This week has been a little nutty. I headed out of town for 2 1/2 days for more focus groups so things feel a little out of whack.
The Exit 16 kids had their first show of the new year on Tuesday. We played at another school because the drama department is building a set on the stage at the high school, and the light/sound setup is always a crap-shoot. We ended up with a mic (for me) and CD capability, but no control over the lights—when meant I had to end all the scenes with music cues. It was fine, but lacked the energy and finality of a blackout.
It's funny. The Liberty School system has gorgeous facilities and incredible teacher/directors. Their Fine Arts program is top-quality—so is their Forensics/Debate program. I'm the beneficiary of the training my players have been getting for years; all I have to worry about is the improv. Kids come to auditions with confidence, presence, acting and thinking skills...because of the programs in place at the Liberty Schools, they've got almost everything they need to succeed as improvisers.
I wonder what the other teachers think of our little program? It's been going strong for 11 1/2 years now, and I honestly have no idea how many of the other teachers have seen a show. When we show up for performances, we're usually missing either light or sound hook-ups, which makes me wonder if they just think we don't need them. So many high school improv troupes play it casual—no tech, no lights, no sound—that it wouldn't be unreasonable for them to just assume we do the same thing. I think lots of people would be surprised by how professionally these kids play, and how tightly the shows are run.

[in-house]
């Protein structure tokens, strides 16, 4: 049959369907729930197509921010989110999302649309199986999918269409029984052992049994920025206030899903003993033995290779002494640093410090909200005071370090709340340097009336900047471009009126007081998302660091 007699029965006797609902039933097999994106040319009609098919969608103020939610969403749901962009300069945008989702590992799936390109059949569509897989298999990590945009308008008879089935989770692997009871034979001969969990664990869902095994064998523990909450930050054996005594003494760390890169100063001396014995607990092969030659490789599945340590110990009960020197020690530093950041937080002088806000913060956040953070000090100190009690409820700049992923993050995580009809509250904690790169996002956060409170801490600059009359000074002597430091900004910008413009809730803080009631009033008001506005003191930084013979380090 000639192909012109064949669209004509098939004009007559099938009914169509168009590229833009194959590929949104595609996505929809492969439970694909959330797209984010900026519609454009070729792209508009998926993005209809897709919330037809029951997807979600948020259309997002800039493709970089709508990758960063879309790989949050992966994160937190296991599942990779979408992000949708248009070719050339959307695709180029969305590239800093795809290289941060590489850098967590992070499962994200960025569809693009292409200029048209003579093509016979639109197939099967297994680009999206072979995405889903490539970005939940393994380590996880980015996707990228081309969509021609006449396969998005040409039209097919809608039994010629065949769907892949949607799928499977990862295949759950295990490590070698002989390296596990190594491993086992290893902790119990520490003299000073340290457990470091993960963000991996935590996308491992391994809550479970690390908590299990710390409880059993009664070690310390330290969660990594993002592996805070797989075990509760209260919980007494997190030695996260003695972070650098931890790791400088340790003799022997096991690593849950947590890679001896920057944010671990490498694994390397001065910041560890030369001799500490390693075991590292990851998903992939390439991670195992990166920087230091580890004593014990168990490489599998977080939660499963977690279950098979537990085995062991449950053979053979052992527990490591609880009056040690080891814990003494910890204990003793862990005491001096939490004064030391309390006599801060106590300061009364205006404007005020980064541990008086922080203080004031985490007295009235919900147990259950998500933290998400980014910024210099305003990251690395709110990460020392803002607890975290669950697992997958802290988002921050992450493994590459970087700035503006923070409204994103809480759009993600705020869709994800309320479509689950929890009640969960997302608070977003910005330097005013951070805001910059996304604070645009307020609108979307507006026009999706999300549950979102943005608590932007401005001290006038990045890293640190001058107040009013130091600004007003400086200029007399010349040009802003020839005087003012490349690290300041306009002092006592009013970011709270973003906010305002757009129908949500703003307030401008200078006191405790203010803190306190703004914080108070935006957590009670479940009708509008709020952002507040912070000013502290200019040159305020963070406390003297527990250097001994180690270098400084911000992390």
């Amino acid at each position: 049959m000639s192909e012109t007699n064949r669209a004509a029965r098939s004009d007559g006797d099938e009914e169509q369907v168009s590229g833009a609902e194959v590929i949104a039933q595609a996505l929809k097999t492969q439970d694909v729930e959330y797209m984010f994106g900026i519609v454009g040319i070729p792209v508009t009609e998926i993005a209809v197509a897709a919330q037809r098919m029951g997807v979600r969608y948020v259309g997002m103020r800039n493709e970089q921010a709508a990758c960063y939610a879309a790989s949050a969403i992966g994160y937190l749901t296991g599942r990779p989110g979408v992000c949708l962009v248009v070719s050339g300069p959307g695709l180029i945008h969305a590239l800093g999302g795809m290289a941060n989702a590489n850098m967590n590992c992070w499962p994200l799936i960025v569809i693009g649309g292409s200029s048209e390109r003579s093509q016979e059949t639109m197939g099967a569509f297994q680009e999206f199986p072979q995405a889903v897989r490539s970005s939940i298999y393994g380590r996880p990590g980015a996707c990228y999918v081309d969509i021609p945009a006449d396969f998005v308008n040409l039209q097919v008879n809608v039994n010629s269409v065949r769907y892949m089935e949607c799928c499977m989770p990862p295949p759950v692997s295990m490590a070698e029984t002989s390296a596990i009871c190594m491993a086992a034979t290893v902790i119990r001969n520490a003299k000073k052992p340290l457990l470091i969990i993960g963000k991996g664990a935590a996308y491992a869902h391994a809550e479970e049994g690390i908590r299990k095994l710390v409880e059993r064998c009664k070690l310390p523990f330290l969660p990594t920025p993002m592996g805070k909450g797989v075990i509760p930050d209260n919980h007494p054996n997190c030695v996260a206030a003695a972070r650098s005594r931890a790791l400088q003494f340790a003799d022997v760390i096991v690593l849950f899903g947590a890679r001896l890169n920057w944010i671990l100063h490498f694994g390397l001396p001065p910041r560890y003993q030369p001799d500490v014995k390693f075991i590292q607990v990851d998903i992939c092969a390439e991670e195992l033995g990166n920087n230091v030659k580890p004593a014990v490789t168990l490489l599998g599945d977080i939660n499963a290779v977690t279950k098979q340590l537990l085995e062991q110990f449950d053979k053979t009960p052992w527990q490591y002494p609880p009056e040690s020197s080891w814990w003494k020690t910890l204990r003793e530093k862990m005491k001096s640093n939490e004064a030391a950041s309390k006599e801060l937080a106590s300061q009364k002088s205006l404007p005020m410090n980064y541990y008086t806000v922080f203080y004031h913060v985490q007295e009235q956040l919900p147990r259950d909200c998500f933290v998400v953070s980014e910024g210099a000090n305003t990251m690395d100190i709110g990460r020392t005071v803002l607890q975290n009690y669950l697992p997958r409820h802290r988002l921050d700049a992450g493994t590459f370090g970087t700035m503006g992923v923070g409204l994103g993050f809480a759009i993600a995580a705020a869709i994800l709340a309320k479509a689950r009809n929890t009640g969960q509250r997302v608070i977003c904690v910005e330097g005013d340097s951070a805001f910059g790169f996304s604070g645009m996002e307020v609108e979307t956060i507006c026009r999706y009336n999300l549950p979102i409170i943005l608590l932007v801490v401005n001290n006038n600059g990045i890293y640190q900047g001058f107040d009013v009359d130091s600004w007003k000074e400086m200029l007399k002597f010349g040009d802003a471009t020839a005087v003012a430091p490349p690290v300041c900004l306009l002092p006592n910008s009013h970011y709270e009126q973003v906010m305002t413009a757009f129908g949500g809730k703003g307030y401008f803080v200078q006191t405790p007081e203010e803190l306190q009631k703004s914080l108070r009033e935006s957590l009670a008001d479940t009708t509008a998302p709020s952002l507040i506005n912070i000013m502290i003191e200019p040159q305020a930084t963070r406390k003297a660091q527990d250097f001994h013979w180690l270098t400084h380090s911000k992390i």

The first show of the second semester (term, whatever the kids are calling it these days) is also the first one they plan—the set list, the casting and host choices are all up to them. Laura and Tim put together a nice show—great energy, good flow, reasonably even stage time and a nice mix of pushing people and playing to their strengths.
But here's the funny thing that happened: Based on the work we've been doing the last two weeks—and at their request—I gave the kids a good-sized pile of paper strips with character triggers. They could keep a few in their pockets or draw one before entering a scene. The triggers were everything from "sparrow spine" to "REALLY interested" to "don't make eye contact" to "pause for 5 seconds before saying your line."
The set list, however, really didn't have that many straight scene games. So they didn't get to use the triggers. The work they've been doing carried over in their character work and playfulness—one kid, especially, had a breakthrough night—but they didn't get to fully use what they've learned. Several of them noticed it.
And it'll affect the way they put the next show together.
Which kicks ass.
ON A COMPLETELY DIFFERENT SUBJECT...
My calendar's about where I want it. It's going to feel great to have John's class on Saturdays and almost weekly rehearsals, between Tantrum and Spite/Loaded Dice. I'll have 2-3 set shows a month for the next three months, at least. John Robison, after I told him I was jonesing a little, asked me to sit in with Red Rubber Ball tomorrow night—and I can't flipping wait. In other words...I actually feel like a real improviser again.